Henry also explained that the “thousands of different and wonderful apple varieties” that are used to make cider fall into three categories. “They are sweet [dessert], they are sour [culinary] that you cook with, or they are astringent [bittersweet]. Add those three types with any number of apples and you get a consistent flavour.”
Albert Johnson from Ross on Wye Cider and Perry Company noted that his Raison d’Être Cider was made from two classic bittersweet apple varieties – Dabinett and Michelin. “We have found that these two apples on their own make a really beautiful cider.” Anna Hill observed that the Raison d’Être cider bottle features a charming map of Albert’s farm and the orchard where the cider came from.
Albert shed some light on his reasoning behind this label when he spoke to The Fruit Growerafter the conference. He said that a membership survey carried out by the Three Counties Cider and Perry Association showed that he and his fellow cidermakers are optimistic about the cider market. This is because consumers are increasingly looking for drinks with provenance, accountability and transparency. He said: “Those three ideas are at the very heart of the cider we make, and the cider made by a lot of other great producers in the UK. As a great example of that, in September I released the Raison D’Être Cider. It was the first time we had priced a cider at £10. Before that, our most expensive 75cl bottle was £6.50, but we put effort into telling the story behind the cider and obviously improving the branding. It has been a big success, so we are following it up with C1 First Press (a single variety cider made from Foxwhelp apples)andwe will see how that does.”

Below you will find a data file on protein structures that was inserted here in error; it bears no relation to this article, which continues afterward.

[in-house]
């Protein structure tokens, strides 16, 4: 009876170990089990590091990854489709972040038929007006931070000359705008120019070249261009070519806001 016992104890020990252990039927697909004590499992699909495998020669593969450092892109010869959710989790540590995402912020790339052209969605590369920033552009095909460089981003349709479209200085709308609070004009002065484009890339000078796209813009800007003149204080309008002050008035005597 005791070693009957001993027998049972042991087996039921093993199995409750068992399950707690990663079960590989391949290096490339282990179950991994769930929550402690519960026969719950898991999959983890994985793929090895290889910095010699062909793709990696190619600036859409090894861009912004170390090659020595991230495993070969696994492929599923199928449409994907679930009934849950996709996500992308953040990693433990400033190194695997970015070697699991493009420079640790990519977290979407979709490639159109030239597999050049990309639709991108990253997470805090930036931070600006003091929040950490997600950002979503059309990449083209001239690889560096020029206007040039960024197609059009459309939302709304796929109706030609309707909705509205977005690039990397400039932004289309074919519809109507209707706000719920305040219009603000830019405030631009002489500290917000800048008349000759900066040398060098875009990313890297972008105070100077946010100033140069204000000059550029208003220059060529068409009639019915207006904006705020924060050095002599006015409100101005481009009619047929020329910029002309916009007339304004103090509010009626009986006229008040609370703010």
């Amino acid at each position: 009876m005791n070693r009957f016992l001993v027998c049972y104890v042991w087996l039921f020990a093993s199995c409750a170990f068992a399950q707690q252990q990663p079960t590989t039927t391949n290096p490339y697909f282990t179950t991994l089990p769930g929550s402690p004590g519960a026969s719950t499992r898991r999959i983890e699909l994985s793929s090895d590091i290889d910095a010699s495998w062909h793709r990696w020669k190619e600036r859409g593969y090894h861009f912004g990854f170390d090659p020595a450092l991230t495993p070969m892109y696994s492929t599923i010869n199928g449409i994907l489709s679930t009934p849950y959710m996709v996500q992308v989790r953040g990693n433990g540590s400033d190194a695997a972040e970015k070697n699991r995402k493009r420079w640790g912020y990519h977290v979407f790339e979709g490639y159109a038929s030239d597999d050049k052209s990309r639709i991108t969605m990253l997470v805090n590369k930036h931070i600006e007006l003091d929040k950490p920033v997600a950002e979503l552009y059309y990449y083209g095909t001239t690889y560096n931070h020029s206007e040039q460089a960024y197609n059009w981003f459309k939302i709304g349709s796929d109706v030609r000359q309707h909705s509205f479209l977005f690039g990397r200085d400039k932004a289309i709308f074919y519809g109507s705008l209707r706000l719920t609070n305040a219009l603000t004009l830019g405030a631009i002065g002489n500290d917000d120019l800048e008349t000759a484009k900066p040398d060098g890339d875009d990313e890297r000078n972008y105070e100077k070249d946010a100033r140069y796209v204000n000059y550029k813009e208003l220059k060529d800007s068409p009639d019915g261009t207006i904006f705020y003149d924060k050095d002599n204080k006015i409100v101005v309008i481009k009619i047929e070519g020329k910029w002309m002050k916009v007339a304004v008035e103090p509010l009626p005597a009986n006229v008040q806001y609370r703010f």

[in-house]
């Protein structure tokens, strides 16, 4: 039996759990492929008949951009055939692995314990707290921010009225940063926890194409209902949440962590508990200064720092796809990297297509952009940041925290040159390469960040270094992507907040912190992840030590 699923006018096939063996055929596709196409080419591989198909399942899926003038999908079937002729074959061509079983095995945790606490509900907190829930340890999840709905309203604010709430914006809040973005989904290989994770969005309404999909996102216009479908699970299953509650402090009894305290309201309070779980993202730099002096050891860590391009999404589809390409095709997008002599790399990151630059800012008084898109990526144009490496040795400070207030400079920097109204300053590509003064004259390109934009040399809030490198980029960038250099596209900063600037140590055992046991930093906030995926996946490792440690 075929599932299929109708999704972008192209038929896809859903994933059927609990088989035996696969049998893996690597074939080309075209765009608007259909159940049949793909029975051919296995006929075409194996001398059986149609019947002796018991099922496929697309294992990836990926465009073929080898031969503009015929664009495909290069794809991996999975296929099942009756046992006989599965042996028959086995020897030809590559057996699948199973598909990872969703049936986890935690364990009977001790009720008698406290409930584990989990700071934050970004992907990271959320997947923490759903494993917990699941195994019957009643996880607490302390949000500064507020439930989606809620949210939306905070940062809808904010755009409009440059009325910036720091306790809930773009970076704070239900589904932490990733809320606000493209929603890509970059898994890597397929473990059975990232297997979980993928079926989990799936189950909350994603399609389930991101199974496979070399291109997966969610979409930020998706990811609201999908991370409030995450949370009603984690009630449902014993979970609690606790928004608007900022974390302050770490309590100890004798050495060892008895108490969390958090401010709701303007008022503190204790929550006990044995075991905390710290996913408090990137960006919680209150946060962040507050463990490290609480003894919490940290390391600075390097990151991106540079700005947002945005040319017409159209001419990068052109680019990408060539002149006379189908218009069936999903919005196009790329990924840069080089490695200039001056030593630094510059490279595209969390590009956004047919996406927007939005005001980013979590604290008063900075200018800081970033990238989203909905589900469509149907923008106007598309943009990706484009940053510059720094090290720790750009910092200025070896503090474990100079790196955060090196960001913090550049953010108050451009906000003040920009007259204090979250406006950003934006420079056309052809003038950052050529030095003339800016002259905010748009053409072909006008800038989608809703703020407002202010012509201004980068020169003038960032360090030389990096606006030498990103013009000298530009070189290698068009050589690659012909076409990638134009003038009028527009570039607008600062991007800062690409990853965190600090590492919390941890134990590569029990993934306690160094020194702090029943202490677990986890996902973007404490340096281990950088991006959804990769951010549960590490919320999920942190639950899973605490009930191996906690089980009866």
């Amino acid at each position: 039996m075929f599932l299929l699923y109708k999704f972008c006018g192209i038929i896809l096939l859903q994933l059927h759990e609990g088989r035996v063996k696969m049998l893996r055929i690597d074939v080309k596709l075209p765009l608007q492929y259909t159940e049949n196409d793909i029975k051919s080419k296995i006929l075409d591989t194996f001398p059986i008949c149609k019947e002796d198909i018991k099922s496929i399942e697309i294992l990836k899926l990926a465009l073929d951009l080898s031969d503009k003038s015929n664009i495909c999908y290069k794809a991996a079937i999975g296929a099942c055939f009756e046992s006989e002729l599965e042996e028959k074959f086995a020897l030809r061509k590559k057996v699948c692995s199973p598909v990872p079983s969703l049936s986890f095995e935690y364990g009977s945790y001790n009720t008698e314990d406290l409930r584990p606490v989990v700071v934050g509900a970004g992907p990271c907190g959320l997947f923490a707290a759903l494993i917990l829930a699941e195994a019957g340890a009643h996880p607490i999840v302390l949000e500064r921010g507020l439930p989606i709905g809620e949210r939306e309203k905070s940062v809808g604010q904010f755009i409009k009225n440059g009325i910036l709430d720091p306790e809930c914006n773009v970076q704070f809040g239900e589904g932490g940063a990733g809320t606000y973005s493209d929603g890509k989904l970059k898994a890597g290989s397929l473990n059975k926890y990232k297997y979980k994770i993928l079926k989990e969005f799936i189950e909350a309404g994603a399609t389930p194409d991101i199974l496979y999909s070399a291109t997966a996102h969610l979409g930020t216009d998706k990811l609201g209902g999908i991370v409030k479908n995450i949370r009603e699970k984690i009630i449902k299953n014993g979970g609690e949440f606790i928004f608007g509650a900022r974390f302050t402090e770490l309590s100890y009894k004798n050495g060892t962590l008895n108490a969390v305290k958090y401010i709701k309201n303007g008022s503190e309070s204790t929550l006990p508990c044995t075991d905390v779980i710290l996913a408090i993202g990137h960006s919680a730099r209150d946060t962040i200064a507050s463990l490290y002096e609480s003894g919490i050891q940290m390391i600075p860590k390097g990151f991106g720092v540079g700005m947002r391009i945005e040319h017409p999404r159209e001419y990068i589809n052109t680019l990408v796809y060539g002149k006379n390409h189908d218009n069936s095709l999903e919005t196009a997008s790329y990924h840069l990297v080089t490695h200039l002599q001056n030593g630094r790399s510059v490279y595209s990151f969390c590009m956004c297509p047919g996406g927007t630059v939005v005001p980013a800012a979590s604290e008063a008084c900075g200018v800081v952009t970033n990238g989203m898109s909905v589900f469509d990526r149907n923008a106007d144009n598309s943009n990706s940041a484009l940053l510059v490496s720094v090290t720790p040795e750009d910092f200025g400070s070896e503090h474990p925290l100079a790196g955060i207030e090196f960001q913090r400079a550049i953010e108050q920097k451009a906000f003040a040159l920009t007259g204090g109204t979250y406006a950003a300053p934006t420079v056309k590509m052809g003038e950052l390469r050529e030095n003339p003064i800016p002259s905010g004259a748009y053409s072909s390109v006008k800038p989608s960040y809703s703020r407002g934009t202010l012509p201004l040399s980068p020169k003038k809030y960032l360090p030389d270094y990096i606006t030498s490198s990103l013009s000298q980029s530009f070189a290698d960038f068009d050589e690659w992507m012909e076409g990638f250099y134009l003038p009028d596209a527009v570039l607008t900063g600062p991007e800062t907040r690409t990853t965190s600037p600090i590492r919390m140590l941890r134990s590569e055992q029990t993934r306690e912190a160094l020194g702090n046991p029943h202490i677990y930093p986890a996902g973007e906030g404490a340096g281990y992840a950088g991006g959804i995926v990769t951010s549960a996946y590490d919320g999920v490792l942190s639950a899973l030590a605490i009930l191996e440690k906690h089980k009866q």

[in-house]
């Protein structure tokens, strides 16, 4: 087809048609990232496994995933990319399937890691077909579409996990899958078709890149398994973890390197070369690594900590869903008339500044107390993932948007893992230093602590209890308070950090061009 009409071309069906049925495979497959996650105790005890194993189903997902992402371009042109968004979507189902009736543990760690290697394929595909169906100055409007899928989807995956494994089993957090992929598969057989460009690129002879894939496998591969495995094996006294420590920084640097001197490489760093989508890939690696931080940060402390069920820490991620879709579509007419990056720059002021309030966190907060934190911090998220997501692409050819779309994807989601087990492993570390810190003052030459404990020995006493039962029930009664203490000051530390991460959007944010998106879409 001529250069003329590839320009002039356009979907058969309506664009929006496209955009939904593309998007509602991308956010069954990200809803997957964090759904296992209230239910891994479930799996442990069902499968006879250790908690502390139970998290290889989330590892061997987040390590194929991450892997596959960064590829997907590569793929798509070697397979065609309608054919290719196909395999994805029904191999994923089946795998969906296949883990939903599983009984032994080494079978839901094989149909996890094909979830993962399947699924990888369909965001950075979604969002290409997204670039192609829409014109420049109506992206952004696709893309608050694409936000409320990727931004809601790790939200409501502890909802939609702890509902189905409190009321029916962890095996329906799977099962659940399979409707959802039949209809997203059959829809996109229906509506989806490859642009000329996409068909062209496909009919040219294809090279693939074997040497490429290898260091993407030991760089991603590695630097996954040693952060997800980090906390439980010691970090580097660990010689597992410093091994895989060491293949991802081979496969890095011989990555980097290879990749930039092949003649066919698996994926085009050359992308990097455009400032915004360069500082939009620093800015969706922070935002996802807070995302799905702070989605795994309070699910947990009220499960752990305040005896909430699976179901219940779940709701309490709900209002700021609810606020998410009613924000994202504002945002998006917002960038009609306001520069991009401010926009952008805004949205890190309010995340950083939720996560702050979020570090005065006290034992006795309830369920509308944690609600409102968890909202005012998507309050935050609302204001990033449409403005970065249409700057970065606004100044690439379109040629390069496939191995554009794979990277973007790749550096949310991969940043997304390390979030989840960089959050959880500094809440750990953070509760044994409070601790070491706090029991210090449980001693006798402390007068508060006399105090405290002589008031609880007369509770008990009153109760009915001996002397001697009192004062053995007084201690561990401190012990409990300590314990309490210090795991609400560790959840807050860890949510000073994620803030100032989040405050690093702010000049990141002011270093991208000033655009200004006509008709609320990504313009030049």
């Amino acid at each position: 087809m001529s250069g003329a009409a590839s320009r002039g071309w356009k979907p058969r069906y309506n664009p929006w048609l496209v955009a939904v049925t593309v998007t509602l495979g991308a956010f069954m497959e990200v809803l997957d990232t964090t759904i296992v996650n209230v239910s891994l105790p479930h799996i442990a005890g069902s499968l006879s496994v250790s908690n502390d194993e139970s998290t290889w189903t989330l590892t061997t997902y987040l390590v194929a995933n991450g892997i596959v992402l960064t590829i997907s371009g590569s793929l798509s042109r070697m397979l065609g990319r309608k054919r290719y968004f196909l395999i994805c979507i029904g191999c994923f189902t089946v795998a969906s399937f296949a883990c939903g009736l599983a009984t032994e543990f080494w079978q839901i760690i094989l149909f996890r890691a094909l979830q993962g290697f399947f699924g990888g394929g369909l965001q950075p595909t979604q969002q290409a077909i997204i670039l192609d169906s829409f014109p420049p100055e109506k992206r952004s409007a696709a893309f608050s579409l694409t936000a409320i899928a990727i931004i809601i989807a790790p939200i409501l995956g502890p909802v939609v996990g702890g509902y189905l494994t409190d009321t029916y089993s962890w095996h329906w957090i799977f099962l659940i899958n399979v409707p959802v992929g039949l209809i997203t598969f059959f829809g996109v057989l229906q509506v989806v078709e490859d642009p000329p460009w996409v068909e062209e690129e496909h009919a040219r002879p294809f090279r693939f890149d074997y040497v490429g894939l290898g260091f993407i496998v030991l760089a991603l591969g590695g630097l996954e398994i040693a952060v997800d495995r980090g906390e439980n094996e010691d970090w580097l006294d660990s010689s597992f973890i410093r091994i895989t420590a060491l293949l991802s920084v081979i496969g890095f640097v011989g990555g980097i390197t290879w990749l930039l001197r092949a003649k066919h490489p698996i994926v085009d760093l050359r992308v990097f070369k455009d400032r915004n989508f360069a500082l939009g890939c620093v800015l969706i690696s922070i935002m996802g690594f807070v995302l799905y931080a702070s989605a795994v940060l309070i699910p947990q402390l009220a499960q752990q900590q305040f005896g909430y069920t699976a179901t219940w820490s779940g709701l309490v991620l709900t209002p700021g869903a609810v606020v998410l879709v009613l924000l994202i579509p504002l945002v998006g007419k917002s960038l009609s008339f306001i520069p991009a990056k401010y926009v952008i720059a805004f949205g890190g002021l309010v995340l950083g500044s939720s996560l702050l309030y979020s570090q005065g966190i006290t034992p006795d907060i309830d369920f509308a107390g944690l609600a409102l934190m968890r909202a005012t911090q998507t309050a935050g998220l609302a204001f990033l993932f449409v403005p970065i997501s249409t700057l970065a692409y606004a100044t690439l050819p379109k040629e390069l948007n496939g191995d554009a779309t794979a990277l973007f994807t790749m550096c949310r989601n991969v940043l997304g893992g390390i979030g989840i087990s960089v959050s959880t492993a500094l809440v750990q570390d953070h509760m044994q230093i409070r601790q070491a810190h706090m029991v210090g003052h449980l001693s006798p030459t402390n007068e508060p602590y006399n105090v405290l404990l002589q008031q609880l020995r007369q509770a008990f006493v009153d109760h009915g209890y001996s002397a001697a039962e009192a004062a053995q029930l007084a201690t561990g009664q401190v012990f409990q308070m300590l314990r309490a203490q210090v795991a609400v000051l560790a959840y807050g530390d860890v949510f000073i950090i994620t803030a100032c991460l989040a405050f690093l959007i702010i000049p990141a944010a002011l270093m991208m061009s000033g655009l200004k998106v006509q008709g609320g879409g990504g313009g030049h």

Sandford Orchard’s Barny Butterfield and Albert Johnson revealed that some of their techniques areinspired by old traditions. Barny said: “Innovation is about being open to possibilities that we may have dismissed before. I find that most of my ideas are stolen from 100 years ago. For example, we have done a trial where we’ve looked at something called on-leaf fermentation, an entirely new form of cidermaking that has never been done before. I got the on-leaf fermentation idea from a book that was written [by Georges Warcollier] in the early 1900s and although it didn’t do what the author wanted, I thought it could work for what we wanted to do, and it’s been really successful.” The on-leaf fermentation trials have seen Barny place fresh apple leaves into the fermenting apple juice to enhance the flavour.